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A substance means a chemical element and its compounds in the natural state or obtained by any manufacturing process, including any additive necessary to preserve its stability and any impurity deriving from the process used, but excluding any solvent which may be separated without affecting the stability of the substance or changing its composition.
Regulation (EC) N. 1907/2006, also named REACH, entered into force in June 2007 and it was adopted by European Union (EU) to improve the protection of human health and the environment from the risks related to the use of chemical substances. It is applied to any substance not only those involved in the industrial processes. It is responsibility of the Companies to identify and manage the risks linked to the substances they produce and place on the market across the EU proving that they can be used safety and indicating the risk management measures to the users.
REACH sets the procedures to collect and to assess the information about the substances properties and the hazards. The applicant of a substance should submit all the required information in a registration dossier consisting of 2 main sections: a technical dossier required for all the substances subject to registration and a Chemical Safety Report (CSR) requested if the amount of substance produced/imported is higher than 10 tons/year. The registration dossier has to be prepared by the software IUCLID 5 and, once created, must be submitted to the European Chemicals Agency (ECHA) via REACH-IT platform.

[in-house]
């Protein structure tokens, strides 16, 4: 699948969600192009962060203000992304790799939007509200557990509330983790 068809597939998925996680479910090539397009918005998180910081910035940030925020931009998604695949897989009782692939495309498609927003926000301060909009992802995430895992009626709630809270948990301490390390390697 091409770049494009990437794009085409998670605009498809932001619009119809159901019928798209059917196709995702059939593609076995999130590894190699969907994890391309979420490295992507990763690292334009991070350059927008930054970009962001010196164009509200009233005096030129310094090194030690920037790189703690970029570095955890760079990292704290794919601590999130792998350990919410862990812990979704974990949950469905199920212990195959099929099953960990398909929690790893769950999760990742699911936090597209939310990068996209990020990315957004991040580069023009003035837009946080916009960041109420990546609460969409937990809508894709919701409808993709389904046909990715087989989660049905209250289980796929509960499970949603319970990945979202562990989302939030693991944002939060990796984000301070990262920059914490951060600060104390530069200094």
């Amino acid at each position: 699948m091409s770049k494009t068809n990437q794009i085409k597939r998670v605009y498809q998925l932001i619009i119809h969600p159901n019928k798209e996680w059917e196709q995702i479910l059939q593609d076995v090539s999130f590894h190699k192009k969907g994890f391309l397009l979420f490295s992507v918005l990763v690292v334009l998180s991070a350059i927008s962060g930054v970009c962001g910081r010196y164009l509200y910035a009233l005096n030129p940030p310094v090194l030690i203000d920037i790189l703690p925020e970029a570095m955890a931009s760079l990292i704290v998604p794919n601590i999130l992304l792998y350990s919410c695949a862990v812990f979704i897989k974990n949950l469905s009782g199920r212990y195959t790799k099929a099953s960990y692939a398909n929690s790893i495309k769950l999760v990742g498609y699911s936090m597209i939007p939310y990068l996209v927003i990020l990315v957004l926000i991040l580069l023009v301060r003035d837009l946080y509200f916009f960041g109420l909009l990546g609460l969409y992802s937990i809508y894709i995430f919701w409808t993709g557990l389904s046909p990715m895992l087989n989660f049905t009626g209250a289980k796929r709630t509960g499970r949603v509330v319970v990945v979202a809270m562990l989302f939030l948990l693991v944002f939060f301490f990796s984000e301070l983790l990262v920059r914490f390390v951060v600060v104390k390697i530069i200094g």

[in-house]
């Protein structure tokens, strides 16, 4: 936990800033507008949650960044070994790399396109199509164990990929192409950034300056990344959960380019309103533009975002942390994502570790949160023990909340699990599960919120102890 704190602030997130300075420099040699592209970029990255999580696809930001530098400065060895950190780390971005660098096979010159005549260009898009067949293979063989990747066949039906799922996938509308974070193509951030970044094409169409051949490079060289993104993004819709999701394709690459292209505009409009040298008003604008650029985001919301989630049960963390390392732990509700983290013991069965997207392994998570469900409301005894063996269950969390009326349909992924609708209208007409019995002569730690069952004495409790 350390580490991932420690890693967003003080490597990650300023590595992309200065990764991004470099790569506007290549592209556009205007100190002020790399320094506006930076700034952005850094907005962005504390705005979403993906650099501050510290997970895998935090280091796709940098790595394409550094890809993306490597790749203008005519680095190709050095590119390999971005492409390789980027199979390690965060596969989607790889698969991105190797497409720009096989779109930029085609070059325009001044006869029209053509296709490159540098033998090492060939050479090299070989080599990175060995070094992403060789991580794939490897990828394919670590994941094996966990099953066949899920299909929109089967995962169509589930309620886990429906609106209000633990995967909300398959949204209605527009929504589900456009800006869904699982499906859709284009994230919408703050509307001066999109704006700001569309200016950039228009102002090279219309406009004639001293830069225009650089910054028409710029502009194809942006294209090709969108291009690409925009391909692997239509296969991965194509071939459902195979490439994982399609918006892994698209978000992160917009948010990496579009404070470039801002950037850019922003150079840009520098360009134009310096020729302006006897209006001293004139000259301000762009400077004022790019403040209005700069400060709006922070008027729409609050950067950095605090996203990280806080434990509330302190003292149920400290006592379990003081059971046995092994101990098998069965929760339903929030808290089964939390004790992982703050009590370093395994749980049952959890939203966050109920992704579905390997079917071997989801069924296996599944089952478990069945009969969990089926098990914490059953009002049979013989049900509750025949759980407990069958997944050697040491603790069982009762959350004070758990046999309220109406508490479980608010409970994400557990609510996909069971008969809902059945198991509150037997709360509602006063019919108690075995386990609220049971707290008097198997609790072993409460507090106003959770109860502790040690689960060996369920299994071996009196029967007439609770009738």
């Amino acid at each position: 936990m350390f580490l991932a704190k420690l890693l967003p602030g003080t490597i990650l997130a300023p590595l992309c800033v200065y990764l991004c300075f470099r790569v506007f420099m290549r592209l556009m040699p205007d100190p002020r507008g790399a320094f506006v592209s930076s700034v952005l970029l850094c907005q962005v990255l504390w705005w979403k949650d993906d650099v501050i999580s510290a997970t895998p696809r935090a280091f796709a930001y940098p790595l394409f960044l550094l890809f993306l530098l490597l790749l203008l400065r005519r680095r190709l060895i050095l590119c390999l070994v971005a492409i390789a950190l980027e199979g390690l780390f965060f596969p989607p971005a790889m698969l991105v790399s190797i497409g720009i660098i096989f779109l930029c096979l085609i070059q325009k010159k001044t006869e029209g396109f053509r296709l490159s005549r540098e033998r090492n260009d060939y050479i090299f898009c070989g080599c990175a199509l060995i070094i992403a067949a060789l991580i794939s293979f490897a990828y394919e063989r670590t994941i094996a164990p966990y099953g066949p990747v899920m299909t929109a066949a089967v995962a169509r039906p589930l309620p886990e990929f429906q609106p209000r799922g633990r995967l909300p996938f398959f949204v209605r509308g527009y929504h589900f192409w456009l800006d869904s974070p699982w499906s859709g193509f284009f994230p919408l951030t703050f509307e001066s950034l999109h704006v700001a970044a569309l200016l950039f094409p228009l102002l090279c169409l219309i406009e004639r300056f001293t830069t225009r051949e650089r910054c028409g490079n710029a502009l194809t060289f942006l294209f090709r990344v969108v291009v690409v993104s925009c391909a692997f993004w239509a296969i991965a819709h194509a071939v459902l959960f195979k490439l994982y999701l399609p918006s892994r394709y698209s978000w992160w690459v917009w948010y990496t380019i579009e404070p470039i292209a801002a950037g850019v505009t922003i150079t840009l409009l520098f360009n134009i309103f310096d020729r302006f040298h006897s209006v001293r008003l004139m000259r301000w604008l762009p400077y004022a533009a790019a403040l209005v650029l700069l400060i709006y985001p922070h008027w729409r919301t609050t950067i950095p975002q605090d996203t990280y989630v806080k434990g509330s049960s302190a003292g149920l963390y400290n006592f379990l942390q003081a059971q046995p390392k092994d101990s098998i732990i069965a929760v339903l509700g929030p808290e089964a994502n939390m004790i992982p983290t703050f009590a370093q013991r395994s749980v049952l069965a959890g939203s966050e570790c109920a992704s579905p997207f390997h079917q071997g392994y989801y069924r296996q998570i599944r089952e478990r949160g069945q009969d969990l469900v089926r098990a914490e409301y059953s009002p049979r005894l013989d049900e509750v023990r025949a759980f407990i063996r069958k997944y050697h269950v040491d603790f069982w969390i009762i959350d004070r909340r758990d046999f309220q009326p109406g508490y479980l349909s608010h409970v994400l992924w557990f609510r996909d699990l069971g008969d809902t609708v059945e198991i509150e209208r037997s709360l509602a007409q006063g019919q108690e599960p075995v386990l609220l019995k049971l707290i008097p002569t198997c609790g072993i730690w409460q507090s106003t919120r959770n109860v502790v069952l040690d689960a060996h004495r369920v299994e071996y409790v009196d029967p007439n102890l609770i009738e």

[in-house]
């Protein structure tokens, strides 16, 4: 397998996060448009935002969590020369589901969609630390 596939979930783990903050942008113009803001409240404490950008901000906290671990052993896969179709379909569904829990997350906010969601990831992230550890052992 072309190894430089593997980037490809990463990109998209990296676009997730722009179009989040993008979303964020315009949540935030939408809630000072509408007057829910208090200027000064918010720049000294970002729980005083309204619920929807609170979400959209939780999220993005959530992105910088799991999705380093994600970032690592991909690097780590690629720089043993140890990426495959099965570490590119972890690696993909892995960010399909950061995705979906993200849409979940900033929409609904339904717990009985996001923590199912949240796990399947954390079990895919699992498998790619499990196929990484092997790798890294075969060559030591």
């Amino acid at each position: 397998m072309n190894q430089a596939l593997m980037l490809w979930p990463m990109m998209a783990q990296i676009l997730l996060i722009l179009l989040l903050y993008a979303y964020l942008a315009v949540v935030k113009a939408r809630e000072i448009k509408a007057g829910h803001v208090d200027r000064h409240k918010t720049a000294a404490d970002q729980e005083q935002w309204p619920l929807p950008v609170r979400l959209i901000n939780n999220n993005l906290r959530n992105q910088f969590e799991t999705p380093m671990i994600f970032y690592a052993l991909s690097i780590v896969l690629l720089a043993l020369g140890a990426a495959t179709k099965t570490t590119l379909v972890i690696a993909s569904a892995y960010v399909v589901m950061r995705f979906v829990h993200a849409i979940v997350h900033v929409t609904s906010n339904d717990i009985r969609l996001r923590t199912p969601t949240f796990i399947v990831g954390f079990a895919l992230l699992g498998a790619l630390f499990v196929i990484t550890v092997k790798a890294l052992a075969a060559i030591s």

Producers and importers must find all existing available information regarding substance intrinsic properties, its manufacturing process, the use and the exposure. The technical dossier includes information about substance identity, directions on its safety use, classification and labelling, proposals on further tests, if relevant. The main aim of the Chemical Safety Assessment (CSA) is to define the conditions of use (operating conditions and risk management) by which the risks can be controlled. The 3 principal steps are: hazard evaluation, exposure evaluation and risk characterization where the levels of exposure are compared with the threshold levels for each effect.
ECHA receives and evaluates the conformity of the individual registrations based on the principle that a single substance corresponds to a single registration.
The unambiguous and correct identification of the substance is a pre-requisite that allows information sharing avoiding duplication of tests on animals and unnecessary costs.